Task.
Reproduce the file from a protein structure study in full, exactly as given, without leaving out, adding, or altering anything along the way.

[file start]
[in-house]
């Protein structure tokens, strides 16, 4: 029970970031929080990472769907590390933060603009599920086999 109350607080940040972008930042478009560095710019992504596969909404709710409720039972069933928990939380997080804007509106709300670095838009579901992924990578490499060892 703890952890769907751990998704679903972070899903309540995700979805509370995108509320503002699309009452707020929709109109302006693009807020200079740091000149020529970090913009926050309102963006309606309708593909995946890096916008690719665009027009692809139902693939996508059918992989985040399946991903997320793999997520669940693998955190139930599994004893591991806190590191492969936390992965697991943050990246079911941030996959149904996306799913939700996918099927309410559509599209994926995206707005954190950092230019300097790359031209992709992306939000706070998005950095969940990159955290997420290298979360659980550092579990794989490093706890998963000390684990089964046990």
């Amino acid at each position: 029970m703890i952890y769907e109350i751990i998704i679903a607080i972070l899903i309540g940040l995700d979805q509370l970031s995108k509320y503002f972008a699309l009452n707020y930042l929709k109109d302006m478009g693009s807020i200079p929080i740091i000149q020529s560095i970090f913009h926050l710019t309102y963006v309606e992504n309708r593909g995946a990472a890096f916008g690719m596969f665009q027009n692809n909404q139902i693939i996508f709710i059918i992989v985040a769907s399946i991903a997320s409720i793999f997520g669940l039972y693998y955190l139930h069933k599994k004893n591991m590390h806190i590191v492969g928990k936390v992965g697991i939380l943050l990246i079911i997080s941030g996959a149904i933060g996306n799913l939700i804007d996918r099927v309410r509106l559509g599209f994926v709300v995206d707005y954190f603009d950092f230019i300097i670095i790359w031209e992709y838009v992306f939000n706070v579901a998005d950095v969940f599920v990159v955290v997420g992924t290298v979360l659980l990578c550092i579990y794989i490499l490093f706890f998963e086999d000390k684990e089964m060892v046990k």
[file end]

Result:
[in-house]
């Protein structure tokens, strides 16, 4: 029970970031929080990472769907590390933060603009599920086999 109350607080940040972008930042478009560095710019992504596969909404709710409720039972069933928990939380997080804007509106709300670095838009579901992924990578490499060892 703890952890769907751990998704679903972070899903309540995700979805509370995108509320503002699309009452707020929709109109302006693009807020200079740091000149020529970090913009926050309102963006309606309708593909995946890096916008690719665009027009692809139902693939996508059918992989985040399946991903997320793999997520669940693998955190139930599994004893591991806190590191492969936390992965697991943050990246079911941030996959149904996306799913939700996918099927309410559509599209994926995206707005954190950092230019300097790359031209992709992306939000706070998005950095969940990159955290997420290298979360659980550092579990794989490093706890998963000390684990089964046990």
């Amino acid at each position: 029970m703890i952890y769907e109350i751990i998704i679903a607080i972070l899903i309540g940040l995700d979805q509370l970031s995108k509320y503002f972008a699309l009452n707020y930042l929709k109109d302006m478009g693009s807020i200079p929080i740091i000149q020529s560095i970090f913009h926050l710019t309102y963006v309606e992504n309708r593909g995946a990472a890096f916008g690719m596969f665009q027009n692809n909404q139902i693939i996508f709710i059918i992989v985040a769907s399946i991903a997320s409720i793999f997520g669940l039972y693998y955190l139930h069933k599994k004893n591991m590390h806190i590191v492969g928990k936390v992965g697991i939380l943050l990246i079911i997080s941030g996959a149904i933060g996306n799913l939700i804007d996918r099927v309410r509106l559509g599209f994926v709300v995206d707005y954190f603009d950092f230019i300097i670095i790359w031209e992709y838009v992306f939000n706070v579901a998005d950095v969940f599920v990159v955290v997420g992924t290298v979360l659980l990578c550092i579990y794989i490499l490093f706890f998963e086999d000390k684990e089964m060892v046990k």